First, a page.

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The biology of the Brain

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Brain cells. The human brain has from 10 billion to 100 billion neurons. All of these neurons are present within a few months after birth. After a person reaches about 20 years of age, some neurons die or disappear each day. In general, neurons that die are not replaced during a person's lifetime. Over a lifetime, however, this loss equals less than 10 per cent of all the neurons. 

The brain's billions of neurons connect with one another in complex networks. All physical and mental functioning depends on the establishment and maintenance of neuron networks. A person's habits and skills--such as nail-biting or playing a musical instrument--become embedded within the brain in frequently activated neuron networks. When a person stops performing an activity, the neural networks for the activity fall into disuse and may eventually disappear. 

As in all other cells, a thin membrane forms the outermost layer of each neuron. However, a neuron's membrane is highly specialized to carry nerve impulses. Each neuron consists of a cell body and a number of tubelike fibres. The longest fibre, called the axon, carries nerve impulses from the cell body to other neurons. Short, branching fibres called dendrites pick up impulses from the axons of other neurons and transmit them to the cell body. The structure where any branch of one neuron transmits a nerve impulse to a branch of another neuron is called a synapse. Each neuron may form synapses with thousands of other nerve cells.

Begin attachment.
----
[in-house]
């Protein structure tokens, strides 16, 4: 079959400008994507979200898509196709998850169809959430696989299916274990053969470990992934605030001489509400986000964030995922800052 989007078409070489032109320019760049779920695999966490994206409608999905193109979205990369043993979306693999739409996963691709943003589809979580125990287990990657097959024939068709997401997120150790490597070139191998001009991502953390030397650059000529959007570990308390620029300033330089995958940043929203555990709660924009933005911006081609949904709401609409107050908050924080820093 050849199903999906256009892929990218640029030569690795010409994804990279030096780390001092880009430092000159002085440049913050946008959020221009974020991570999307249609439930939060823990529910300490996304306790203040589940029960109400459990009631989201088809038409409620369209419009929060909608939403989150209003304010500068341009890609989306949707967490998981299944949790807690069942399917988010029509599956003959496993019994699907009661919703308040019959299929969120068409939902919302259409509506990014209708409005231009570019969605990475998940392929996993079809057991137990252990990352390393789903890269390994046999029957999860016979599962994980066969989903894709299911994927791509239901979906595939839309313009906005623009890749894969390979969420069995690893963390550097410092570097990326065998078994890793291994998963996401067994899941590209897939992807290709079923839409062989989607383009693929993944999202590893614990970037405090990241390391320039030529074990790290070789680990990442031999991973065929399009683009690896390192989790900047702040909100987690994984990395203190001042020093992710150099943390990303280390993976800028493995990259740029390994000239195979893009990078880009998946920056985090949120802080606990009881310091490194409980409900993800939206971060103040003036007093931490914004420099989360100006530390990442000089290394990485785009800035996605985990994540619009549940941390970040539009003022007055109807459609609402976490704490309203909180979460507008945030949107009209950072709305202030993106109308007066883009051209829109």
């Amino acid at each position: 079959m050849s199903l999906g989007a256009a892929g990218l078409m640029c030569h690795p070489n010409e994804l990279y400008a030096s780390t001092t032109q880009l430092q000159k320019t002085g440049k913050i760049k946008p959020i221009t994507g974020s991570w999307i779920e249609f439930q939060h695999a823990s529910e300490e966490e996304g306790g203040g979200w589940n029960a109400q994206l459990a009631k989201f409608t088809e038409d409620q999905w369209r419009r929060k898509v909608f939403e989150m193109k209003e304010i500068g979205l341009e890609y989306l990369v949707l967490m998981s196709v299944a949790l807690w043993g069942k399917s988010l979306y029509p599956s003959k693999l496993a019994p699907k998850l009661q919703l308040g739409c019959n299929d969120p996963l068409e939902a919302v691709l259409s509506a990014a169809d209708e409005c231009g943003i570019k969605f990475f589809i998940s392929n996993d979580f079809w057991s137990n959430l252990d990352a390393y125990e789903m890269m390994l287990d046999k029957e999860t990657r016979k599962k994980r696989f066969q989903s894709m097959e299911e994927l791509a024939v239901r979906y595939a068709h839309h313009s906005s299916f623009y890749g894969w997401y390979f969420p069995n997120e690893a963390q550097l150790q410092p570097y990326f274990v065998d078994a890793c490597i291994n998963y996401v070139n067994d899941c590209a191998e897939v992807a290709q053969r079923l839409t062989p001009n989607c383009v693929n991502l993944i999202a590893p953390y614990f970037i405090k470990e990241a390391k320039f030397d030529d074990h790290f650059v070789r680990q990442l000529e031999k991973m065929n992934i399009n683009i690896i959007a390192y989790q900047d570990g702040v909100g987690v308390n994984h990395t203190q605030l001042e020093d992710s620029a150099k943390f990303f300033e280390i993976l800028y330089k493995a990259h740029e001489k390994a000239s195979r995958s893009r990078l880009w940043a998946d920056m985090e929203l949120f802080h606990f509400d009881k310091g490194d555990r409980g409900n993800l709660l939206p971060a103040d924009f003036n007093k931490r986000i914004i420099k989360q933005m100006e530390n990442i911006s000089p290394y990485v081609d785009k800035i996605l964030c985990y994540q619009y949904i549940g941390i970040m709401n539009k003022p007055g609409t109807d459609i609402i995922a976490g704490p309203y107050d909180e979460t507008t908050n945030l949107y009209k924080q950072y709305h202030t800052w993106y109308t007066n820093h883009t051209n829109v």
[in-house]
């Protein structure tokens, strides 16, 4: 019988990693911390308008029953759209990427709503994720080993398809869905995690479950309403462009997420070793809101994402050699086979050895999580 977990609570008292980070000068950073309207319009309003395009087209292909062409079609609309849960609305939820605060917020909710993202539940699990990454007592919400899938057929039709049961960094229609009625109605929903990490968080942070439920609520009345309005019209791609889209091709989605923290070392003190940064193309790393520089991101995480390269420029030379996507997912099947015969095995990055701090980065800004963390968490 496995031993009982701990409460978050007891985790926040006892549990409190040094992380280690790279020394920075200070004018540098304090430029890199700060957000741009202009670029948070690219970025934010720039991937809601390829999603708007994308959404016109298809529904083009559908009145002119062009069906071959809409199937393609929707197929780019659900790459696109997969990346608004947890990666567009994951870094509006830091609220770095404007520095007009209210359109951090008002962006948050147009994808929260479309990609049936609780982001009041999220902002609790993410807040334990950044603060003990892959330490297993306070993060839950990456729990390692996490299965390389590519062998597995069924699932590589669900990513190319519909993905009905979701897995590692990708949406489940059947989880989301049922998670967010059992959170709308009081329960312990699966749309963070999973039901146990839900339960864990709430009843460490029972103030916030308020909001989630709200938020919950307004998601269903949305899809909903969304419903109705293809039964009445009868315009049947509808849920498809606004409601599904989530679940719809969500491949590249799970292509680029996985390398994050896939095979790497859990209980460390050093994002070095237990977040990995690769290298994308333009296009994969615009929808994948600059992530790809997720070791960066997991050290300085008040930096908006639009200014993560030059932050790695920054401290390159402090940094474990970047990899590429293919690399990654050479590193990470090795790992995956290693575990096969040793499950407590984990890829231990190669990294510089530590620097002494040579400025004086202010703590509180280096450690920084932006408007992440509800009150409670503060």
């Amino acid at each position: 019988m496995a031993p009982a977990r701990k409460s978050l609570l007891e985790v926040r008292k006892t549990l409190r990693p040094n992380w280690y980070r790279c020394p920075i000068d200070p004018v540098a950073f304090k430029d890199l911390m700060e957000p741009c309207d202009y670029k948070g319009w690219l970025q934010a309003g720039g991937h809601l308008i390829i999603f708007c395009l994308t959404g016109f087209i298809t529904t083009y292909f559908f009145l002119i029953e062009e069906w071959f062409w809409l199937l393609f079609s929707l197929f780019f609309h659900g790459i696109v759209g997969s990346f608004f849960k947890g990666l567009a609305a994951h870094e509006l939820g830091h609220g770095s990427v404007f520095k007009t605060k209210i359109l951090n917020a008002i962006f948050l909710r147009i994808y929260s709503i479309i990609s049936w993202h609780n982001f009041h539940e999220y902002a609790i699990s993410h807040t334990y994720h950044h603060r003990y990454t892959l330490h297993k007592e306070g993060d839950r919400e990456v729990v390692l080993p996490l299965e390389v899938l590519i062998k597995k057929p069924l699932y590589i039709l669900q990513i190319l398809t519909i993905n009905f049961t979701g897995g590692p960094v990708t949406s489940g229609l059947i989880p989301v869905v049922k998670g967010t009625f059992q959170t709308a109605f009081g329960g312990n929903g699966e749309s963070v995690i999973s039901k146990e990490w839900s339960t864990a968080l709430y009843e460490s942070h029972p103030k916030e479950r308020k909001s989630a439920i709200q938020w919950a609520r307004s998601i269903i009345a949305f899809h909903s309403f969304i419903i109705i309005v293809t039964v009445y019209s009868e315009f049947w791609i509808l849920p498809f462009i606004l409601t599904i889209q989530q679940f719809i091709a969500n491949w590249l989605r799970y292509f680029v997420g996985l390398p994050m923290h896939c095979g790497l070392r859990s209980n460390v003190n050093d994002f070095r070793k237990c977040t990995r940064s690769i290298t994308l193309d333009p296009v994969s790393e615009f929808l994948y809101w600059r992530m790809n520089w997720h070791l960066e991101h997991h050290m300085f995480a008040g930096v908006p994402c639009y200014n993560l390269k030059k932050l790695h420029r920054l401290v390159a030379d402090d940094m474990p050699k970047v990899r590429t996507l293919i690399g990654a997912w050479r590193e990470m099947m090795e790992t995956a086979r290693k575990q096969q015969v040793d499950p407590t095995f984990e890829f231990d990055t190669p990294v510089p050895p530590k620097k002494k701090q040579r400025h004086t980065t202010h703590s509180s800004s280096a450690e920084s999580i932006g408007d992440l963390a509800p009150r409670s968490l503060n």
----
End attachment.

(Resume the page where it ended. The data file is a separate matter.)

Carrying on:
Some axons have a coating of fatty material called myelin. The myelin insulates the fibre and speeds the transmission of impulses along its surface. Myelin is white, and tightly packed axons covered with it form white matter. The neuron cell bodies and the axons without myelin sheaths make up the grey matter of the brain. The cerebral cortex is made up of grey matter, and most of the rest of the cerebrum consists of white matter. 

The neurons are surrounded by glia, cells whose name comes from a Greek word for glue. Glial cells have traditionally been thought of as a supportive framework for the neurons. The glia also perform many other important tasks. For example, certain glia keep the brain free of injured and diseased neurons by engulfing and digesting them. Other glia produce the myelin sheaths that insulate some axons. Research using cells grown in laboratories also indicates that glia, like neurons, may transmit some nerve impulses. 

How the brain is protected